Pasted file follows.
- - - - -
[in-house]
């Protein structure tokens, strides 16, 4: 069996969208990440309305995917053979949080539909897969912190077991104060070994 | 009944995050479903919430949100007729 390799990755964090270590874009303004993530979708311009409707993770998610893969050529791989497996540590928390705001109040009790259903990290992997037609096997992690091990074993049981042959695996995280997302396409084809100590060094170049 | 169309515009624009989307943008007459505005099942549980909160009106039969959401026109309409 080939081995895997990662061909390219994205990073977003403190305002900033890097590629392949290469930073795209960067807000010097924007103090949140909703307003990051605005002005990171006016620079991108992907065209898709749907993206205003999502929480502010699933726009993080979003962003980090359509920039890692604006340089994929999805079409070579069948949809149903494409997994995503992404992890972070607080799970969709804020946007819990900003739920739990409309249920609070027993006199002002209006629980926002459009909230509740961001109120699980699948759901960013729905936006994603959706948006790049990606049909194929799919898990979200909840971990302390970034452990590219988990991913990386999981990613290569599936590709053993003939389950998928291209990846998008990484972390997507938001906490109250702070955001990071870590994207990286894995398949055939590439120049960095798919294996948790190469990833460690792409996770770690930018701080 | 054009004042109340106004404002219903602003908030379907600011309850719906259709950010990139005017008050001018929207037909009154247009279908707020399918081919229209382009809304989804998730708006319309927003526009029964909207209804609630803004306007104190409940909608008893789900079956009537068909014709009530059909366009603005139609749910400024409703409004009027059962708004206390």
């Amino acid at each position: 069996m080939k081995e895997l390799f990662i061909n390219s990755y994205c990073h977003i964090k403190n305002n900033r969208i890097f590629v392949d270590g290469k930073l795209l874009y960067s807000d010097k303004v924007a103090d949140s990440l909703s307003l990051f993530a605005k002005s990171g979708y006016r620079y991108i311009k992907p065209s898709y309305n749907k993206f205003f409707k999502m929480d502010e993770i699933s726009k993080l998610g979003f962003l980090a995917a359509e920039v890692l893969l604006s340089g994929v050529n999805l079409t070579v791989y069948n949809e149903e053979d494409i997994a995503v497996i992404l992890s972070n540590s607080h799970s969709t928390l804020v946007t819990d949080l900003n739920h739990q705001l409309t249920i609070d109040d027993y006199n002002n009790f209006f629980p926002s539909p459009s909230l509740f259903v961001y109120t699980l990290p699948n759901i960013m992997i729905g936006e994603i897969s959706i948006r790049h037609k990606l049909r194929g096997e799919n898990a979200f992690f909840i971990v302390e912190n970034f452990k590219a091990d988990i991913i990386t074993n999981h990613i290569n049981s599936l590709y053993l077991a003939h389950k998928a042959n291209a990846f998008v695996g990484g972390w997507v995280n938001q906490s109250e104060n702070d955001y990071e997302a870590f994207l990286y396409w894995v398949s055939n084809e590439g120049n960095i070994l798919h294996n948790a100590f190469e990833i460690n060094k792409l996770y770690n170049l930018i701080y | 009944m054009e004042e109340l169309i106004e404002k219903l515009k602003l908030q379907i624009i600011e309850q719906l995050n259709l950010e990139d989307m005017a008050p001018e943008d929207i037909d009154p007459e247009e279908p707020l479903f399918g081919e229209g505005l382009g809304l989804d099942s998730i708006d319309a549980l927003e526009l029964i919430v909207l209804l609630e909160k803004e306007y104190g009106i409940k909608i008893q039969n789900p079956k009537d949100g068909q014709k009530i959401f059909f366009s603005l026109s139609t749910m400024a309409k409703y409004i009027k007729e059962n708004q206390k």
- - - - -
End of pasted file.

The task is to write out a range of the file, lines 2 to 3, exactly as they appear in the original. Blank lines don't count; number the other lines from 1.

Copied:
């Protein structure tokens, strides 16, 4: 069996969208990440309305995917053979949080539909897969912190077991104060070994 | 009944995050479903919430949100007729 390799990755964090270590874009303004993530979708311009409707993770998610893969050529791989497996540590928390705001109040009790259903990290992997037609096997992690091990074993049981042959695996995280997302396409084809100590060094170049 | 169309515009624009989307943008007459505005099942549980909160009106039969959401026109309409 080939081995895997990662061909390219994205990073977003403190305002900033890097590629392949290469930073795209960067807000010097924007103090949140909703307003990051605005002005990171006016620079991108992907065209898709749907993206205003999502929480502010699933726009993080979003962003980090359509920039890692604006340089994929999805079409070579069948949809149903494409997994995503992404992890972070607080799970969709804020946007819990900003739920739990409309249920609070027993006199002002209006629980926002459009909230509740961001109120699980699948759901960013729905936006994603959706948006790049990606049909194929799919898990979200909840971990302390970034452990590219988990991913990386999981990613290569599936590709053993003939389950998928291209990846998008990484972390997507938001906490109250702070955001990071870590994207990286894995398949055939590439120049960095798919294996948790190469990833460690792409996770770690930018701080 | 054009004042109340106004404002219903602003908030379907600011309850719906259709950010990139005017008050001018929207037909009154247009279908707020399918081919229209382009809304989804998730708006319309927003526009029964909207209804609630803004306007104190409940909608008893789900079956009537068909014709009530059909366009603005139609749910400024409703409004009027059962708004206390």
């Amino acid at each position: 069996m080939k081995e895997l390799f990662i061909n390219s990755y994205c990073h977003i964090k403190n305002n900033r969208i890097f590629v392949d270590g290469k930073l795209l874009y960067s807000d010097k303004v924007a103090d949140s990440l909703s307003l990051f993530a605005k002005s990171g979708y006016r620079y991108i311009k992907p065209s898709y309305n749907k993206f205003f409707k999502m929480d502010e993770i699933s726009k993080l998610g979003f962003l980090a995917a359509e920039v890692l893969l604006s340089g994929v050529n999805l079409t070579v791989y069948n949809e149903e053979d494409i997994a995503v497996i992404l992890s972070n540590s607080h799970s969709t928390l804020v946007t819990d949080l900003n739920h739990q705001l409309t249920i609070d109040d027993y006199n002002n009790f209006f629980p926002s539909p459009s909230l509740f259903v961001y109120t699980l990290p699948n759901i960013m992997i729905g936006e994603i897969s959706i948006r790049h037609k990606l049909r194929g096997e799919n898990a979200f992690f909840i971990v302390e912190n970034f452990k590219a091990d988990i991913i990386t074993n999981h990613i290569n049981s599936l590709y053993l077991a003939h389950k998928a042959n291209a990846f998008v695996g990484g972390w997507v995280n938001q906490s109250e104060n702070d955001y990071e997302a870590f994207l990286y396409w894995v398949s055939n084809e590439g120049n960095i070994l798919h294996n948790a100590f190469e990833i460690n060094k792409l996770y770690n170049l930018i701080y | 009944m054009e004042e109340l169309i106004e404002k219903l515009k602003l908030q379907i624009i600011e309850q719906l995050n259709l950010e990139d989307m005017a008050p001018e943008d929207i037909d009154p007459e247009e279908p707020l479903f399918g081919e229209g505005l382009g809304l989804d099942s998730i708006d319309a549980l927003e526009l029964i919430v909207l209804l609630e909160k803004e306007y104190g009106i409940k909608i008893q039969n789900p079956k009537d949100g068909q014709k009530i959401f059909f366009s603005l026109s139609t749910m400024a309409k409703y409004i009027k007729e059962n708004q206390k």